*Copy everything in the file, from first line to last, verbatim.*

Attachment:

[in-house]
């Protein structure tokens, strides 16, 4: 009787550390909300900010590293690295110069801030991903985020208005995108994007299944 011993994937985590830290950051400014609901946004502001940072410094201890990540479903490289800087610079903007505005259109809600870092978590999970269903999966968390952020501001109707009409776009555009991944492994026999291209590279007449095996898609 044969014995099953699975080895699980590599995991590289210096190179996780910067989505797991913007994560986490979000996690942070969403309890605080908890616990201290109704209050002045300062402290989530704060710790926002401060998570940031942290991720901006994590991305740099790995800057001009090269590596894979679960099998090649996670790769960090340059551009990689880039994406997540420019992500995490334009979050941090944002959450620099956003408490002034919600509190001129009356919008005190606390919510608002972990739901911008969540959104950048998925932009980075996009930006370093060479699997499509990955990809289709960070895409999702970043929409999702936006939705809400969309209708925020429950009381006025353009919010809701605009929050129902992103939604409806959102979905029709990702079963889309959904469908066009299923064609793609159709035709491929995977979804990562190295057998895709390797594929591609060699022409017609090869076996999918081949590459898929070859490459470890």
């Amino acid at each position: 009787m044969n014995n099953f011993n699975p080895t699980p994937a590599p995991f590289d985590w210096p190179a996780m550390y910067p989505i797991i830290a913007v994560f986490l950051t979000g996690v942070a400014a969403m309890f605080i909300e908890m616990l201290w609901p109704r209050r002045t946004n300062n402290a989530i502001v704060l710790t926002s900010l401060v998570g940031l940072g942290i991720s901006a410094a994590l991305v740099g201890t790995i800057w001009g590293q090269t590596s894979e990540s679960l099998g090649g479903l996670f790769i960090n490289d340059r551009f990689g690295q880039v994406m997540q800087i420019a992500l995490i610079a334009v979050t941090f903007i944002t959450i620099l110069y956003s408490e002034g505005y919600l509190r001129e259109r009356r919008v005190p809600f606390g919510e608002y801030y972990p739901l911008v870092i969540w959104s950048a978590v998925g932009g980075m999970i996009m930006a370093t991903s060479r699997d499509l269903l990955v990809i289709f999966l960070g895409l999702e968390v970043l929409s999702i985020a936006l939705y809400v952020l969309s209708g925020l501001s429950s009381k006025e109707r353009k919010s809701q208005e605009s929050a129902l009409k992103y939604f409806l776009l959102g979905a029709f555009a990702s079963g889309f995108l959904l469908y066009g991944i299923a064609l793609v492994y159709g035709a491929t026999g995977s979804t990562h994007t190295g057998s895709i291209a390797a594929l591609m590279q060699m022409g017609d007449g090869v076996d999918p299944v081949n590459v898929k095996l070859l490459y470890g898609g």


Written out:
[in-house]
């Protein structure tokens, strides 16, 4: 009787550390909300900010590293690295110069801030991903985020208005995108994007299944 011993994937985590830290950051400014609901946004502001940072410094201890990540479903490289800087610079903007505005259109809600870092978590999970269903999966968390952020501001109707009409776009555009991944492994026999291209590279007449095996898609 044969014995099953699975080895699980590599995991590289210096190179996780910067989505797991913007994560986490979000996690942070969403309890605080908890616990201290109704209050002045300062402290989530704060710790926002401060998570940031942290991720901006994590991305740099790995800057001009090269590596894979679960099998090649996670790769960090340059551009990689880039994406997540420019992500995490334009979050941090944002959450620099956003408490002034919600509190001129009356919008005190606390919510608002972990739901911008969540959104950048998925932009980075996009930006370093060479699997499509990955990809289709960070895409999702970043929409999702936006939705809400969309209708925020429950009381006025353009919010809701605009929050129902992103939604409806959102979905029709990702079963889309959904469908066009299923064609793609159709035709491929995977979804990562190295057998895709390797594929591609060699022409017609090869076996999918081949590459898929070859490459470890």
């Amino acid at each position: 009787m044969n014995n099953f011993n699975p080895t699980p994937a590599p995991f590289d985590w210096p190179a996780m550390y910067p989505i797991i830290a913007v994560f986490l950051t979000g996690v942070a400014a969403m309890f605080i909300e908890m616990l201290w609901p109704r209050r002045t946004n300062n402290a989530i502001v704060l710790t926002s900010l401060v998570g940031l940072g942290i991720s901006a410094a994590l991305v740099g201890t790995i800057w001009g590293q090269t590596s894979e990540s679960l099998g090649g479903l996670f790769i960090n490289d340059r551009f990689g690295q880039v994406m997540q800087i420019a992500l995490i610079a334009v979050t941090f903007i944002t959450i620099l110069y956003s408490e002034g505005y919600l509190r001129e259109r009356r919008v005190p809600f606390g919510e608002y801030y972990p739901l911008v870092i969540w959104s950048a978590v998925g932009g980075m999970i996009m930006a370093t991903s060479r699997d499509l269903l990955v990809i289709f999966l960070g895409l999702e968390v970043l929409s999702i985020a936006l939705y809400v952020l969309s209708g925020l501001s429950s009381k006025e109707r353009k919010s809701q208005e605009s929050a129902l009409k992103y939604f409806l776009l959102g979905a029709f555009a990702s079963g889309f995108l959904l469908y066009g991944i299923a064609l793609v492994y159709g035709a491929t026999g995977s979804t990562h994007t190295g057998s895709i291209a390797a594929l591609m590279q060699m022409g017609d007449g090869v076996d999918p299944v081949n590459v898929k095996l070859l490459y470890g898609g």